More land was needed to go with it. His parents simply deeded another acre to
the school district, half of it on one side of the original acre and half on
the other side. It was Mr. Haley's belief that the original land for the
district had been deeded by a Mr. Hedges a long, long time ago.
Completing school at Jay Bird about 1929-30, Mr. Haley remembers some of
his teachers as having been Fred Evans (two terms), Theodore Roller, Audrey
Cotton (two terms) and Clara Evans.
Another student known to have attended Jay Bird for one year in the late
1920s was Winton Reed Wilkerson of Pea Ridge. She stayed with her sister,
Mrs. Nellie Brooks, that year. Mrs. Wilkerson's sister, Madge Jones of Pea
Ridge, recalls that her sister, now deceased, had fond memories of how much
fun she and other students had walking to school together. She especially
enjoyed the Clary children, who were neighbors of her sister.
Lola Marsh Scoggins of Cave Springs was a first and second grader when she
went to Jay Bird. She started about 1944, and remembers teachers named Mrs.
Feaster and Mrs. Shook. The schoolhouse at that time seemed old, with no
paint left on it or else left in its natural state, she said. It was a
typical one-room schoolhouse.
It was on June 26, 1947, that the Jay Bird District No. 27 was consolidated
with Maysville District No. 26. On Jan. 8, 1949, the Maysville District,
including the Jay Bird territory, was annexed into the Gravette School
One footnote to history might be mentioned here, as it, without doubt, had
some connection with folks living in the Jay Bird School District before the
turn of the century. Just outside the Jay Bird District, there existed for a
time a now almost-forgotten Benton County town named Rome City. The told and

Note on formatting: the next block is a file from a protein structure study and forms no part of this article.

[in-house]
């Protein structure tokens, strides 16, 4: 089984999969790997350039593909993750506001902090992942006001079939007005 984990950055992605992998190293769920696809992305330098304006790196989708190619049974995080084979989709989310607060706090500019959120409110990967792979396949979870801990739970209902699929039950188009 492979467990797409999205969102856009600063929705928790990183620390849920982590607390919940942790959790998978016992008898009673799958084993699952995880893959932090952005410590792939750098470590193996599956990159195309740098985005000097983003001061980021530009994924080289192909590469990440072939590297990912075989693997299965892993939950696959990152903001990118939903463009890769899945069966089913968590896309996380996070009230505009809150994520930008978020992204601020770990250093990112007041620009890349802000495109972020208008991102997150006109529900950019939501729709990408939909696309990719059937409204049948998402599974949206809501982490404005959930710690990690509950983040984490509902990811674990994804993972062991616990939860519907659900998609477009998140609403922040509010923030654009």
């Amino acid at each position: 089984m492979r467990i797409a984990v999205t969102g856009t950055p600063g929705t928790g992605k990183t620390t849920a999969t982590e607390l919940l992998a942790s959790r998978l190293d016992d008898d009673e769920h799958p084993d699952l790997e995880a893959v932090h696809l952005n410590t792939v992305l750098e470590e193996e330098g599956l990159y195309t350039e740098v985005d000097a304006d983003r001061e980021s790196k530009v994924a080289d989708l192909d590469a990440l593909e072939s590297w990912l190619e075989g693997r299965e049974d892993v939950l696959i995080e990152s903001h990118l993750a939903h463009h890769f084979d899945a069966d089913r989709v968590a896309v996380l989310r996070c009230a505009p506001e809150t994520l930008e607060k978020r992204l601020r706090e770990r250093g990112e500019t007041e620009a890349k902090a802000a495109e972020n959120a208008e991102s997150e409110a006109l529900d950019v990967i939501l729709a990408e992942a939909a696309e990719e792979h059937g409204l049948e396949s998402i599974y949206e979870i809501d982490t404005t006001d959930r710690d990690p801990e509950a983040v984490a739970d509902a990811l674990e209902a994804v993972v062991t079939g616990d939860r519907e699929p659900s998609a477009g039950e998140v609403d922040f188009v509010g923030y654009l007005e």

re-told story of Rome City goes like this:
A man named Thomas Richard Keith was born in Maysville in 1847. He operated
a large store in Maysville, and at some point, decided to start a new town
close by. Some say his town was to be a rival to Maysville and another
resource says the move was prompted by a great fire in Maysville. At any
rate, he made bricks on harm and built a fine commercial building a mile
south of Maysville which he named Rome City. He operated large hardware stare
there. A published picture taken in 1891 shows other business buildings on
the same street there in Rome City.
However, by 1893, the railroad had found its way across Western Benton
County and brought about the birth of the town of Gravette several miles east
of Rome City and the Jay Bird Community. Keith took down his building, brick
by brick, and moved it to Gravette. There he erected another fine "new and
substantial business block." In time, the building became the Buffington
Hotel, and later still, it was converted into an apartment building. The
structure still stands today.
SCHOOL BOARD MEMBERS
Serving at least one term on the Jay Bird No. 27 School Board between 1887
and 1928 were R.C. Dinwiddie, E. Keith, S.H. Brown, John J. Stephens, David
V. Victor, D.Q. (?) Douglas, John Keith, Will Wells, Geo. McGhee, William
Brooks, J.W. Brown, J.W. Duncan, R.D. Victor, S.N. Thomason, H.L. Payton,
Thomas Clary, W.S. Welch, T.R. Classy (?), Fred Evans, E.D. Wardlaw, John
Clarry, J.R. Clary, W.J. Hunley, Th. (?) S. Boyton and F.M. Haley.
Those paying personal property taxes in District No. 27 in 1890 were G.W.
Armstrong, Isaac Armstrong, William Armstrong, Charles Anderson, Arch
Anderson, J.G. Abercrombie, B.F. Abercrombie, J.H.M. Bogart, S.H. Brown,
Fredric Camden, Elmer Carr - gone, R.C. Dinwiddie, G.R. Dalrymple, W.P.
Davis, D.Q. Douglas, W.S. Evans, Charley Elston, George Fritz - gone, A.
Foster, A.T. Hedges, C.S. Hedges, Mrs. Emily Hopkins, R.L. Keith, Hugh Keith,
John Keith, Elija Keith, J.M. McCraw, Isaac Mitchell - gone, Mrs. Ada J.
McVey, Charles Marsh, J.H. Marsh, Th. Montgomery, Q.L. Primrose, Mrs. Martha
Sellars, James Th. Sellars, John Strong (Sen), Wm Strong, John Strong Jr.,
J.J. Stephens, J.R. Smith, W.M. Smith, R.D. Victor, W.H. Williams, S.F.
Welch, Lemuel A. Welch, Thomas J. Welch and G.M.D. Watson.
(Copyright 1992 by the Northwest Arkansas Morning News)
Note: In The Benton County Pioneer, Vol. 19, No. 2, Summer 1974, an 1891
photo of Rome City, or Newtown, is shown. Persons identified in the group
photo taken in front of the T.H. Cartner and Co. building, are Hugh Tinnin
Wells, John Harrison Redington, saloon man, Ellie Keith, wife of T.R. Keith
who started Rome City, Ina Redington, a "Victor girl", Barton M. Roberts,
Sarah Levitisia Ballinger Roberts, and Cora (Roberts) Nelson. Several persons
are not identified. The photo was from the collection of Mrs. J.A. Lindsay,
granddaughter of Barton M. Roberts.